Nanotechnology Now





Heifer International

Wikipedia Affiliate Button


DHgate

Home > Press > Lectures simplify nanomedicine science

Abstract:
A public lecture held in a Lafayette brewhouse used simple language with multiple analogies to explain the science of nanomedicine.

Lectures simplify nanomedicine science

West Lafayette, IN | Posted on November 19th, 2010

Thursday, as part of the monthly "Science on Tap" lecture series at the Lafayette Brewing Company, James Leary, professor of biomedical engineering, addressed what kind of impact nanotechnology will have on health care.

"Nanotechnology is atom by atom assembly and we are concerned with how to make these structures deliver medical treatment," Leary said. "We can give (10 or 100 times) less of a drug using targeted delivery with nanomedicine.

Leary covered a variety of topics relating to nanomedicine including medicines designed to target afflicted areas and nowhere else in the body, treatment that does not use the immune system, creating methods for early cell death for viruses, and finding indicators for personalized medicine.

To illustrate his points, Leary used a variety of methods. He talked about an experimental breast cancer treatment using magnetic fields that increased drug efficiency approximately from 1 percent to 50 percent. He used color diagrams of hypothetical layered drugs that are programmed for a very specific task. He also discussed how cosmetics that contain nanoparticles to fill in gaps on the face may have unintended consequences when absorbed into the body.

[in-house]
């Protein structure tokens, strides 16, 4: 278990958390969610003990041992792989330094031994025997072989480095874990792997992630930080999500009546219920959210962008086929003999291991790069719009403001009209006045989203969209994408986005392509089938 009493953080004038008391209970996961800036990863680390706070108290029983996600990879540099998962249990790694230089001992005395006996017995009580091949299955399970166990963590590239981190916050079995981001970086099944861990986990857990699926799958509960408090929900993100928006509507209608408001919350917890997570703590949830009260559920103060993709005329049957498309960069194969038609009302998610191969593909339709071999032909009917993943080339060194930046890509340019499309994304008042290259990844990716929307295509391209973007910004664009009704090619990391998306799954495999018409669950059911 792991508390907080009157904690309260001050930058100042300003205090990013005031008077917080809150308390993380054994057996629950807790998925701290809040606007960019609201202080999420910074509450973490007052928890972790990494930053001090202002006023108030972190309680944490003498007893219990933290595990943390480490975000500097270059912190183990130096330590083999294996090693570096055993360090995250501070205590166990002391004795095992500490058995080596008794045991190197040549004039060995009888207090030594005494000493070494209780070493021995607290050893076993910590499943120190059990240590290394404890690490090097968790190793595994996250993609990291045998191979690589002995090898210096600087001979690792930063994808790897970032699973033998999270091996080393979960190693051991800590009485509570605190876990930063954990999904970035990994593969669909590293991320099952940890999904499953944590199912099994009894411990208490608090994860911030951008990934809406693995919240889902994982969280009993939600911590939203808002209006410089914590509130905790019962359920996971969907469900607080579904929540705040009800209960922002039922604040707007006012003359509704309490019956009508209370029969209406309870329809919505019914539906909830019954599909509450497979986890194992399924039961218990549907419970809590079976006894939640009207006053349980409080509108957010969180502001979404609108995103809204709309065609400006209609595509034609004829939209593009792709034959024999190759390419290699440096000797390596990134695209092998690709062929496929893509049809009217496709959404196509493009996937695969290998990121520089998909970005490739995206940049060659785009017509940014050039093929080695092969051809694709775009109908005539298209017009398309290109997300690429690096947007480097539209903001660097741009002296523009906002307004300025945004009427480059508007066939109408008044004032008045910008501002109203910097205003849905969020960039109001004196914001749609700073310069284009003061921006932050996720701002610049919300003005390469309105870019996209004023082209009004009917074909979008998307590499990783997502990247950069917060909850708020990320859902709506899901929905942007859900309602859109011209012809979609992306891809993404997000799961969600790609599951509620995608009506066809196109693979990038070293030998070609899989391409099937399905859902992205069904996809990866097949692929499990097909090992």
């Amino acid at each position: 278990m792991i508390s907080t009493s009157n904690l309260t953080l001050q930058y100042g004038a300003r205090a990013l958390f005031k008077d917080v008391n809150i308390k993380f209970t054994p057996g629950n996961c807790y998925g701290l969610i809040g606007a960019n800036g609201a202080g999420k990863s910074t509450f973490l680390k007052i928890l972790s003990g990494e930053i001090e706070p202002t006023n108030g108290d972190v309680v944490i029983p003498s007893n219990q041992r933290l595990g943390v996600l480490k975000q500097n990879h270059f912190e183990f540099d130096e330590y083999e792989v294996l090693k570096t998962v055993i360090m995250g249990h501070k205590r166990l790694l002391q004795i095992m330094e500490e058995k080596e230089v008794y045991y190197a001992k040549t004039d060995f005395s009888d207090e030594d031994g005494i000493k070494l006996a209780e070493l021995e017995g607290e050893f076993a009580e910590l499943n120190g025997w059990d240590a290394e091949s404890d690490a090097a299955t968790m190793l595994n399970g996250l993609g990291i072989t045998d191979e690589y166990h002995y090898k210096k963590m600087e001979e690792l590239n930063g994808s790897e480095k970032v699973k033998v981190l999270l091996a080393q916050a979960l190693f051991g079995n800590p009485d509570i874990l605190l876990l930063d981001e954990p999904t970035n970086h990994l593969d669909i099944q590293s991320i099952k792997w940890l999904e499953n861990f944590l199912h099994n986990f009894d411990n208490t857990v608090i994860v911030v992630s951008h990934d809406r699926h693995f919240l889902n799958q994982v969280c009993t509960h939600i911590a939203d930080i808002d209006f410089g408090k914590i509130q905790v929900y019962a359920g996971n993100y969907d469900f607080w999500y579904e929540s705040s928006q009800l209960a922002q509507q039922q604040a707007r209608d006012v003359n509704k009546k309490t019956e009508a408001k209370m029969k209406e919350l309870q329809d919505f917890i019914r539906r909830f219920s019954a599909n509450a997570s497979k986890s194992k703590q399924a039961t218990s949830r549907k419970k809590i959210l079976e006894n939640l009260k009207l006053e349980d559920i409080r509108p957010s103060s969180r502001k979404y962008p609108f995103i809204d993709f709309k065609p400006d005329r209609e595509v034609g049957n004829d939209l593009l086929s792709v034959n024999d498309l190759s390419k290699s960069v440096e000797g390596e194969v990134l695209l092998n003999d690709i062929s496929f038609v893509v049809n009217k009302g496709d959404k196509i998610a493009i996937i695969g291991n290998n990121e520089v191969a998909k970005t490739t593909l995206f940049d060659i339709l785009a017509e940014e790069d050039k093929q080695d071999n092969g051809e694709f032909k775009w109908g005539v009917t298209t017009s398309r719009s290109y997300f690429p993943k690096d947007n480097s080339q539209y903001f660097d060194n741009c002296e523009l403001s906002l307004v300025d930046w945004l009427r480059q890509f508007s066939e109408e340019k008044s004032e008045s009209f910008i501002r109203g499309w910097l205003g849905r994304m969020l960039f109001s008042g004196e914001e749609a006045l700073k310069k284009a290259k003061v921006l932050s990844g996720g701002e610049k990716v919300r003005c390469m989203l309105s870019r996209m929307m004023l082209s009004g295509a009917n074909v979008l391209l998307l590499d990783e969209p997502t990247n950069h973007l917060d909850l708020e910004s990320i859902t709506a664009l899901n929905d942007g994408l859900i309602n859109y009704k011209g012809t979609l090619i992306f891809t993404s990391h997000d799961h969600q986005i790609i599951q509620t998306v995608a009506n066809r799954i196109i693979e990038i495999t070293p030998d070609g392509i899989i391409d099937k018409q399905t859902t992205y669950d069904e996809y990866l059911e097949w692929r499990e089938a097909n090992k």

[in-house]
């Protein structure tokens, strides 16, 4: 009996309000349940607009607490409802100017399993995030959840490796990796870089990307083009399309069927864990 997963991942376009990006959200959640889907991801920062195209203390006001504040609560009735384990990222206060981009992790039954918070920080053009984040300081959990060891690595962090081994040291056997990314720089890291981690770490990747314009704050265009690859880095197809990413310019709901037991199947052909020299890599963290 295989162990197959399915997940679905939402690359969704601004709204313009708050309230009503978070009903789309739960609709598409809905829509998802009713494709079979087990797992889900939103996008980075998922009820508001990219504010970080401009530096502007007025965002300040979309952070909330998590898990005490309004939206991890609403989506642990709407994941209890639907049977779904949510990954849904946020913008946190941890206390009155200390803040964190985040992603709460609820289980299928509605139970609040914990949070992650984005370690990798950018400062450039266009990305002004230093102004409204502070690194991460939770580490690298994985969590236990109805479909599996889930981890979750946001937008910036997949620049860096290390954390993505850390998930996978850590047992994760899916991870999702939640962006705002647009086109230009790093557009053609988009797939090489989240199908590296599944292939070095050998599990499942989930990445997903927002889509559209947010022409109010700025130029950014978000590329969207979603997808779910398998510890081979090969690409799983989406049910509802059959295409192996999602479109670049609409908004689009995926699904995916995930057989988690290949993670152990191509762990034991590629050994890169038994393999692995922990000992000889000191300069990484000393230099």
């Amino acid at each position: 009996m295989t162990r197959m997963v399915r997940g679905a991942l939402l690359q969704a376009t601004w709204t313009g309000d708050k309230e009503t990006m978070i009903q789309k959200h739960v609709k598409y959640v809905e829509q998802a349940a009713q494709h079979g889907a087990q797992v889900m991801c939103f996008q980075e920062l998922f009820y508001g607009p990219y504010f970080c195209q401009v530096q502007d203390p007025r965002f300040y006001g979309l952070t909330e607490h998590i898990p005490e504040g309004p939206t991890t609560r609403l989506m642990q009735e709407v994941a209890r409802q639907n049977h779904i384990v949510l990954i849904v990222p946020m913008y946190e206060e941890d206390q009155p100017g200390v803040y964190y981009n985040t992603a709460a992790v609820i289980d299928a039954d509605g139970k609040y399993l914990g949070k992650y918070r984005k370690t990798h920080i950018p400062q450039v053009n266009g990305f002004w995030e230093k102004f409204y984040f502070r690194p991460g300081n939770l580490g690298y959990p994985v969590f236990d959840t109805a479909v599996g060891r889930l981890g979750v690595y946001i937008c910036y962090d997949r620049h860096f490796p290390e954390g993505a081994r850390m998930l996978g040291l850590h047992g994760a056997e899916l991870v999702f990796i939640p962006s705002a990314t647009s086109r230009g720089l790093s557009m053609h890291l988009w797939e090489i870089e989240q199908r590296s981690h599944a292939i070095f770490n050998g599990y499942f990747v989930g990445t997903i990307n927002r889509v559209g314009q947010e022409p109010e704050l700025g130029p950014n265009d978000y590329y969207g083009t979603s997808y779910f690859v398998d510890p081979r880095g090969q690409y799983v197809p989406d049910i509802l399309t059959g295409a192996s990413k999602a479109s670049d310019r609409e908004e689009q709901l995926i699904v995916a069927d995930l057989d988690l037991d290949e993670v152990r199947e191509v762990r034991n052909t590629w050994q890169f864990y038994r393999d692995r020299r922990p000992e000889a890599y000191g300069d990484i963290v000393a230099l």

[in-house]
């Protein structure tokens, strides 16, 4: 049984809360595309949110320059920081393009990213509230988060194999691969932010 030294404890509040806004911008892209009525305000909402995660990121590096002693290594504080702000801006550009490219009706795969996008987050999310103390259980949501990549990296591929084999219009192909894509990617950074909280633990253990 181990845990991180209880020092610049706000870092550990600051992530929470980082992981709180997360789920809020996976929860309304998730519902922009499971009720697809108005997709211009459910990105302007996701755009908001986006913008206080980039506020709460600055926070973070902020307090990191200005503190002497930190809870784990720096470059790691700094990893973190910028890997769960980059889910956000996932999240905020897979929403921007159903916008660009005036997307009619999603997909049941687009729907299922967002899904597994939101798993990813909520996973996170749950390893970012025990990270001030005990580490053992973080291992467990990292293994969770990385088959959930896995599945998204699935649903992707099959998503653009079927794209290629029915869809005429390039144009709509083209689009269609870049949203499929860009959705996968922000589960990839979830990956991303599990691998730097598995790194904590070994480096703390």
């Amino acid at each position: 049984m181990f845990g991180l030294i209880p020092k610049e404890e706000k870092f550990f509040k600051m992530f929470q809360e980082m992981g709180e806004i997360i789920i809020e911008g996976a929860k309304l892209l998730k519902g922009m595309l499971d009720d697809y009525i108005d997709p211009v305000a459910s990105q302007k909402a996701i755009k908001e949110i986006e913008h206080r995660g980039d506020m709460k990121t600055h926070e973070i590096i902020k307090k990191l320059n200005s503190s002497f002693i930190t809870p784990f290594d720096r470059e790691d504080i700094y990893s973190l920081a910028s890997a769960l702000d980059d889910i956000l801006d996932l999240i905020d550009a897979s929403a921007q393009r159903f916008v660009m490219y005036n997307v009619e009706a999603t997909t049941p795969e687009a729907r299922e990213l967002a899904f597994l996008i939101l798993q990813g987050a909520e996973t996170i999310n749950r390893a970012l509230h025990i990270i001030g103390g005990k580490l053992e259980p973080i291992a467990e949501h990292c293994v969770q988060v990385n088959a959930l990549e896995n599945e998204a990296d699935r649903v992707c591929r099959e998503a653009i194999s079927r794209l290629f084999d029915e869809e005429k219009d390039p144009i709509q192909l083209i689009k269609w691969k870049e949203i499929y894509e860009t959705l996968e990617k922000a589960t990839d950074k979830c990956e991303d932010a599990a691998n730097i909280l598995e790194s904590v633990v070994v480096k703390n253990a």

Lafayette resident Pam Peebles has attended the lectures for several months and said she enjoyed the way complex topics were presented in a brief and easily comprehensible manner.

"(The presentation) was just so diverse," Peebles said. "There were parts where he lost me but the way he described it ... really helped me understand what was happening."

Leary said he has given presentations like this for over ten years and feels it is his responsibility to relay what he does to non-scientists.

"I want to make what I do relevant to the public because people need to have a basis of knowledge about ... this type of medicine," Leary said.

Additional information about research about Leary's work and other nanotechnology discoveries can be found as www.nanohub.org.

####

For more information, please click here

Copyright © Purdue University

If you have a comment, please Contact us.

Issuers of news releases, not 7th Wave, Inc. or Nanotechnology Now, are solely responsible for the accuracy of the content.

Bookmark:
Delicious Digg Newsvine Google Yahoo Reddit Magnoliacom Furl Facebook

Related News Press

News and information

Chitosan coated, chemotherapy packed nanoparticles may target cancer stem cells June 30th, 2015

BASF and Fraunhofer IPMS-CNT jointly develop electronic materials June 30th, 2015

Researchers from the UCA, key players in a pioneering study that may explain the origin of several digestive diseases June 30th, 2015

Oxford Instruments’ TritonXL Cryofree dilution refrigerator selected for the Oxford NQIT Quantum Technology Hub project June 30th, 2015

Possible Futures

Harris & Harris Group Portfolio Company D-Wave Systems Announces 1,000 Qubit Processor and is Discussed in the Economist June 23rd, 2015